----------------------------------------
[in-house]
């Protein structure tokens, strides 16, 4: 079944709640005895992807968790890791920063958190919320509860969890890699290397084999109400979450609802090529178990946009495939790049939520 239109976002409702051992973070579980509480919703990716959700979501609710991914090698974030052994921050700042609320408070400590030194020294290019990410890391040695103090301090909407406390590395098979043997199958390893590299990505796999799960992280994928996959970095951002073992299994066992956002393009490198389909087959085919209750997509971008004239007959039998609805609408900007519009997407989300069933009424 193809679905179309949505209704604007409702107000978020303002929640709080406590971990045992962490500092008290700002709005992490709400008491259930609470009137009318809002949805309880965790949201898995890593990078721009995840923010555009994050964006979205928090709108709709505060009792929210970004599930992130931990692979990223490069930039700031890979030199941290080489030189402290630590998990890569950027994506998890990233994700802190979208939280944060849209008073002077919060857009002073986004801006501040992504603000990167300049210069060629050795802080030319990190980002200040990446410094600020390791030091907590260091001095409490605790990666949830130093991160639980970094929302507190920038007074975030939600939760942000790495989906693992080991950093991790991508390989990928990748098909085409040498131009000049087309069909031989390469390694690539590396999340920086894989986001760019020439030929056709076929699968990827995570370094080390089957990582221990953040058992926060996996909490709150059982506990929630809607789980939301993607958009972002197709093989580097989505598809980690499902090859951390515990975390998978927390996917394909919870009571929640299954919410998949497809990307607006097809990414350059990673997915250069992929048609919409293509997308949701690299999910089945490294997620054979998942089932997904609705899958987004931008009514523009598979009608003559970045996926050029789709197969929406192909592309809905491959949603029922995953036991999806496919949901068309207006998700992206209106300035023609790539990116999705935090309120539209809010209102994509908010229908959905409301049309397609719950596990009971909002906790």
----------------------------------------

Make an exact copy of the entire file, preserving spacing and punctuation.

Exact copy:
[in-house]
């Protein structure tokens, strides 16, 4: 079944709640005895992807968790890791920063958190919320509860969890890699290397084999109400979450609802090529178990946009495939790049939520 239109976002409702051992973070579980509480919703990716959700979501609710991914090698974030052994921050700042609320408070400590030194020294290019990410890391040695103090301090909407406390590395098979043997199958390893590299990505796999799960992280994928996959970095951002073992299994066992956002393009490198389909087959085919209750997509971008004239007959039998609805609408900007519009997407989300069933009424 193809679905179309949505209704604007409702107000978020303002929640709080406590971990045992962490500092008290700002709005992490709400008491259930609470009137009318809002949805309880965790949201898995890593990078721009995840923010555009994050964006979205928090709108709709505060009792929210970004599930992130931990692979990223490069930039700031890979030199941290080489030189402290630590998990890569950027994506998890990233994700802190979208939280944060849209008073002077919060857009002073986004801006501040992504603000990167300049210069060629050795802080030319990190980002200040990446410094600020390791030091907590260091001095409490605790990666949830130093991160639980970094929302507190920038007074975030939600939760942000790495989906693992080991950093991790991508390989990928990748098909085409040498131009000049087309069909031989390469390694690539590396999340920086894989986001760019020439030929056709076929699968990827995570370094080390089957990582221990953040058992926060996996909490709150059982506990929630809607789980939301993607958009972002197709093989580097989505598809980690499902090859951390515990975390998978927390996917394909919870009571929640299954919410998949497809990307607006097809990414350059990673997915250069992929048609919409293509997308949701690299999910089945490294997620054979998942089932997904609705899958987004931008009514523009598979009608003559970045996926050029789709197969929406192909592309809905491959949603029922995953036991999806496919949901068309207006998700992206209106300035023609790539990116999705935090309120539209809010209102994509908010229908959905409301049309397609719950596990009971909002906790």